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[224] at 4 P. M., the Rebels were found drawn up in force, holding a strong position along a deep ravine crossing the main road, and behind the crest of a hill. Here our skirmishers were driven back on the head of the column in advance, which was suddenly saluted with a heavy fire of musketry, grape, canister, and shell, under which the 11th Ohio battery was with difficulty brought into position, with the 5th Iowa, Col. Matthias, and 26th Missouri, Col. Boomer, supporting it; the 48th Indiana, Col. Eddy, posted a little in advance of the battery, on the left of the road, holding their ground under a terrible fire; while the 4th Minnesota, Capt. Le Gro, and 16th Iowa, Col. Chambers, were hurried up to their support. The nature of the ground forbidding any extension of our front, the battle was thus maintained by a single brigade, against at least three times their numbers, until Col. Eddy was killed; when the remnant of his regiment was hurled back in disorder and our advanced battery clutched by the Rebels; but not till its every horse had been disabled and every officer killed or wounded. A charge was instantly made to recover it, and the guns were repeatedly taken and retaken; but they were finally dragged off the field by the Rebels, only to be abandoned in their flight from Iuka.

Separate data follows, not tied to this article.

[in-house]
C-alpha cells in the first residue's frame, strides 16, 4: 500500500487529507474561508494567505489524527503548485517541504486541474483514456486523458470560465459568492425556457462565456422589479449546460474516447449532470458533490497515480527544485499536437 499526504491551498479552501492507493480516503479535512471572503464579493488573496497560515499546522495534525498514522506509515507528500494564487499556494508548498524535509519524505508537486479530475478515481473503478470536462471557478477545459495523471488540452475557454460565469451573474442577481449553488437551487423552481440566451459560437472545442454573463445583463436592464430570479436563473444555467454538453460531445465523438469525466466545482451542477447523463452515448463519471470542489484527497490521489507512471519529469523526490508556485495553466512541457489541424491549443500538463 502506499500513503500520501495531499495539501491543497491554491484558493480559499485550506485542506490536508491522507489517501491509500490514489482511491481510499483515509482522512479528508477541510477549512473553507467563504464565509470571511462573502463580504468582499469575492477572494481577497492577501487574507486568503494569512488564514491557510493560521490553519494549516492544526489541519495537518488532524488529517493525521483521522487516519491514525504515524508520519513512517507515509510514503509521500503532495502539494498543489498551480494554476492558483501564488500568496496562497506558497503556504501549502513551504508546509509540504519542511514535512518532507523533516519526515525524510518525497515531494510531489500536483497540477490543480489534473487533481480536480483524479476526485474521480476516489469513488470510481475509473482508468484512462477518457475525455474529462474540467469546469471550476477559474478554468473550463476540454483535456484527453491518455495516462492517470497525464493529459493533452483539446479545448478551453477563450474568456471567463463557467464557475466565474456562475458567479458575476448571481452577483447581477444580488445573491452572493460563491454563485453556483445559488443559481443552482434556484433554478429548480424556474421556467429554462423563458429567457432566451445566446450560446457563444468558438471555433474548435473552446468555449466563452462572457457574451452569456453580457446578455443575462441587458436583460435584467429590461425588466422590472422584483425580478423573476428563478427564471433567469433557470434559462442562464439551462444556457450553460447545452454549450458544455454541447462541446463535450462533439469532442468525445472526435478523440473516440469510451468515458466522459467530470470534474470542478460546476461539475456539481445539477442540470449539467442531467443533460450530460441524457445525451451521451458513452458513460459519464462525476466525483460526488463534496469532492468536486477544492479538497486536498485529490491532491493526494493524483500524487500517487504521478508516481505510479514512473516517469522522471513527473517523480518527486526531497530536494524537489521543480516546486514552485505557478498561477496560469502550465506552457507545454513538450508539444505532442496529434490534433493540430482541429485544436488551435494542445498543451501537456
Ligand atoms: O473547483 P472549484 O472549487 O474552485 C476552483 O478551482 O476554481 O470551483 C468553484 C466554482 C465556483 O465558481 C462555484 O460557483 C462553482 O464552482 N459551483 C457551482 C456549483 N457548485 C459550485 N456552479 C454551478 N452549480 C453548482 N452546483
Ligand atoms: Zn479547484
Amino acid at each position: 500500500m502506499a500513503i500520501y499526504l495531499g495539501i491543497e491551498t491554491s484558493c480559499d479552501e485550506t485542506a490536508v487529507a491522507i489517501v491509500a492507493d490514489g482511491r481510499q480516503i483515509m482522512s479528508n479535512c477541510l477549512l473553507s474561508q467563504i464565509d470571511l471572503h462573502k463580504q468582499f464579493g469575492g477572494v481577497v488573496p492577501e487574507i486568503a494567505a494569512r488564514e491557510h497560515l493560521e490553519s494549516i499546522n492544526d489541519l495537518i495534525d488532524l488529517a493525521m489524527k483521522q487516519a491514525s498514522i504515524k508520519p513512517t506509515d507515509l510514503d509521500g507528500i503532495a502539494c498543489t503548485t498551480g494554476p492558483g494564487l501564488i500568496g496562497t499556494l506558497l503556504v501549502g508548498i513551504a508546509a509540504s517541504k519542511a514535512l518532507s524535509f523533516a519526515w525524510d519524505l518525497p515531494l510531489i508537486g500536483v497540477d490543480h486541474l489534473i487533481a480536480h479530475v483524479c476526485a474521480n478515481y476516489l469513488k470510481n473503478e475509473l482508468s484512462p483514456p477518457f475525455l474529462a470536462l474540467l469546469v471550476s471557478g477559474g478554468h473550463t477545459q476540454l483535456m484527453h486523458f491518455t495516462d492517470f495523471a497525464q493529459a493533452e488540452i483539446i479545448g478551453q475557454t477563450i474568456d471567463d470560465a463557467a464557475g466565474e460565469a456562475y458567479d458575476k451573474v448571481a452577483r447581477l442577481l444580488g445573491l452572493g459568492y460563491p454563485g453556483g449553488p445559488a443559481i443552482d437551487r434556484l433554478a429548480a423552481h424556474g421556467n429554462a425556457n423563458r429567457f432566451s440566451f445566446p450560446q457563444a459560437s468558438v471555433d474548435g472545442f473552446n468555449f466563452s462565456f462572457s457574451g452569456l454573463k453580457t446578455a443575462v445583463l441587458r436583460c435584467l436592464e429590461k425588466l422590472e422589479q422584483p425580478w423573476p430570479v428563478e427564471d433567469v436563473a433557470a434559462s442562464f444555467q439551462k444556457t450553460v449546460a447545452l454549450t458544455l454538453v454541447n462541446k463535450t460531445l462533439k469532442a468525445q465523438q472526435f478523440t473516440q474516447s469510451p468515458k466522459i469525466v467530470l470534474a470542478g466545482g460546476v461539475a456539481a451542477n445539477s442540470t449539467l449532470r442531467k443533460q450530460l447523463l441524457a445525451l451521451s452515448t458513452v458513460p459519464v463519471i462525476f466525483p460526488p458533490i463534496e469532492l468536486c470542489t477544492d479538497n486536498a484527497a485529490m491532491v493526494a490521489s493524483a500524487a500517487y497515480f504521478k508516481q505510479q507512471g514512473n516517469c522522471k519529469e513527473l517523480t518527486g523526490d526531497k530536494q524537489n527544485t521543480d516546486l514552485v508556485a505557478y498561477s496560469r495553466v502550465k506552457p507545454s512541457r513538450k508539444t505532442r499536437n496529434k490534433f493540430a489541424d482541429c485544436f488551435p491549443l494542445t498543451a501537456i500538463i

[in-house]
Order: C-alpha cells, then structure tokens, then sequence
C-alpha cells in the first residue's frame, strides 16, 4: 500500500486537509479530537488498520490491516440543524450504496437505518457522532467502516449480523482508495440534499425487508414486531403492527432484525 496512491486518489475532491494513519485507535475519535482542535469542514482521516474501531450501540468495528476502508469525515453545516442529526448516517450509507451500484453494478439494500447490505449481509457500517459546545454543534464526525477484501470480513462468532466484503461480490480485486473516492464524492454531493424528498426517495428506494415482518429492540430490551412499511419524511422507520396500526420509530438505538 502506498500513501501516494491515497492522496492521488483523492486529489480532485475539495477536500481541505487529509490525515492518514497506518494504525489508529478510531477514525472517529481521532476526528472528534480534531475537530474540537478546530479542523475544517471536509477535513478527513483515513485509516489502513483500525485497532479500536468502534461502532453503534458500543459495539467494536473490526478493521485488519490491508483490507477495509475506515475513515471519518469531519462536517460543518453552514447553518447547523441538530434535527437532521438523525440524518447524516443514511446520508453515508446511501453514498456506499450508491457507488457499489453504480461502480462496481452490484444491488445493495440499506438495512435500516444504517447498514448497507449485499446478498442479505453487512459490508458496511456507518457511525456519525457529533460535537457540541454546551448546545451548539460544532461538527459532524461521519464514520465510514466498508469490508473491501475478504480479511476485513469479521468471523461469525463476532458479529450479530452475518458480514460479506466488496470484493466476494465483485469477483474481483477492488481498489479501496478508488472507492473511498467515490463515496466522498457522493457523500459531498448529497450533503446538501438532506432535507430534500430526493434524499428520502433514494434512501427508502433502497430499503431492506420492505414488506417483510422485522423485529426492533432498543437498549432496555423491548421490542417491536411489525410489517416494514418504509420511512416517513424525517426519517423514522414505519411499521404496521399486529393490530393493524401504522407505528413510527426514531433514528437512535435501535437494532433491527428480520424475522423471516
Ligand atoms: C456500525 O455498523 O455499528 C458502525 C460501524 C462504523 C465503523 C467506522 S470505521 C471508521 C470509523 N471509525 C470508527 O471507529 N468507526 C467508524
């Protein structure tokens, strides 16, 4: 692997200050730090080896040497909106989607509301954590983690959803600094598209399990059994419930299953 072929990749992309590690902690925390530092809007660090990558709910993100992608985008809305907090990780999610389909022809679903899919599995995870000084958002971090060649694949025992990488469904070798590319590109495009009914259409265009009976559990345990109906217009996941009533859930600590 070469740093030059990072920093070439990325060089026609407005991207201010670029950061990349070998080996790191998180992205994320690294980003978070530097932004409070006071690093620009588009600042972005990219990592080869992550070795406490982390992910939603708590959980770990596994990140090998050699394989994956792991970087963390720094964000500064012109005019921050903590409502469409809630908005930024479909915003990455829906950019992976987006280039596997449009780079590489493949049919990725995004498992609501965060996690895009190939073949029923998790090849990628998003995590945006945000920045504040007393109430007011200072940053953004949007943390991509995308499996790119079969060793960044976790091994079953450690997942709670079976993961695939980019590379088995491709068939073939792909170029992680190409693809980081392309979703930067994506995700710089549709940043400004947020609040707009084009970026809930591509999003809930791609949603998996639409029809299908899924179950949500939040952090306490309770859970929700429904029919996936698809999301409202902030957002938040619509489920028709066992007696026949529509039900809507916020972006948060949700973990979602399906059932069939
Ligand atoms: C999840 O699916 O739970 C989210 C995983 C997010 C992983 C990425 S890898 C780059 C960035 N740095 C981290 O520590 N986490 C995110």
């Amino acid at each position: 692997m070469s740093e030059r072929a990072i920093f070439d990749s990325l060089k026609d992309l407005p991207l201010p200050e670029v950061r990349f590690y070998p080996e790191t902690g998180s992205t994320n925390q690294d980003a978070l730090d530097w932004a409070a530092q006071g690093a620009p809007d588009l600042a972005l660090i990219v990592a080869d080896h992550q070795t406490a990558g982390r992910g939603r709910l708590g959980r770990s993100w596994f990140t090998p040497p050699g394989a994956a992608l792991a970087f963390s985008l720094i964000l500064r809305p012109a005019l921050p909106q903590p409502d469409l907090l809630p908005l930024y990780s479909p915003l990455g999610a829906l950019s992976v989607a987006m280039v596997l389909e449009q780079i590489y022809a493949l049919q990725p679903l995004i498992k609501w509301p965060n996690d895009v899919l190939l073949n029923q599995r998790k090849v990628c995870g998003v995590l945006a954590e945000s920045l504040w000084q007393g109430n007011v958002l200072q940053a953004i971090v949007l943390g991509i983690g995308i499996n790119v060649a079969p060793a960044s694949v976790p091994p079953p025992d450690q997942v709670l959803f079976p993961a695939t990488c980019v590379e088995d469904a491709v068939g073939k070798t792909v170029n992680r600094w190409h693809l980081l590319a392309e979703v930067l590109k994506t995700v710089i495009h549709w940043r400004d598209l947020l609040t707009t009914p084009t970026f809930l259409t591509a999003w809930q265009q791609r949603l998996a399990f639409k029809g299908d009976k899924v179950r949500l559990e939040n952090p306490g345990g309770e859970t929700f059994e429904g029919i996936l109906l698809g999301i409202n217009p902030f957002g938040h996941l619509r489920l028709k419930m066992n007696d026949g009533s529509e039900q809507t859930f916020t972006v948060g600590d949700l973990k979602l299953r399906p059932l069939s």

Stanley's division had meantime come up, pushing forward the 11th Missouri to the front; where, uniting with the 5th Iowa and 26th Missouri, it first checked the Rebel advance and then drove it back to the shelter of the ravine; while Col. Perczel, with the 10th Iowa and a section of Immell's battery, repulsed a Rebel attempt to turn our left. Col. Boomer fell, severely wounded, and darkness at length closed the battle: our men lying down on their arms, expecting to renew the struggle next morning; Gen. Stanley himself being at the front, along with Brig.-Gen. Sullivan and Col. J. B. Sanborn, who had bravely and skillfully directed the movements of Hamilton's two brigades; but not a regiment of Stanley's division, save the 11th Missouri, had been enabled to participate in the action; and not a shot had been fired from the direction whence Ord's advance had been confidently expected — the excuse for this being that Ord had only expected to attack after hearing the sound of Rosecrans's guns; and these a high wind from the north-west prevented his hearing at all.

Ord had been watching a Rebel demonstration from the south and west upon Corinth — which proved a mere feint — but had returned to Burnsville at 4 P. M.,1 when he was directed by Grant to move his entire force — which had been swelled by the arrival of Ross's division — to within four miles of Iuka, and there await the sound of Rosecrans's guns. Ross, in his advance, reported to him a dense smoke arising from the direction of Iuka; whence he inferred that Price was burning his stores and preparing to retreat. Next morning, hearing guns in his front, Ord moved rapidly into Iuka, but found no enemy there; Price having retreated on the Fulton road during the night. Ord, leaving Crock er's brigade to garrison Iuka, returned directly, by order, to Corinth; while Rosecrans — having first sent Stanley's

1 Sept. 19.

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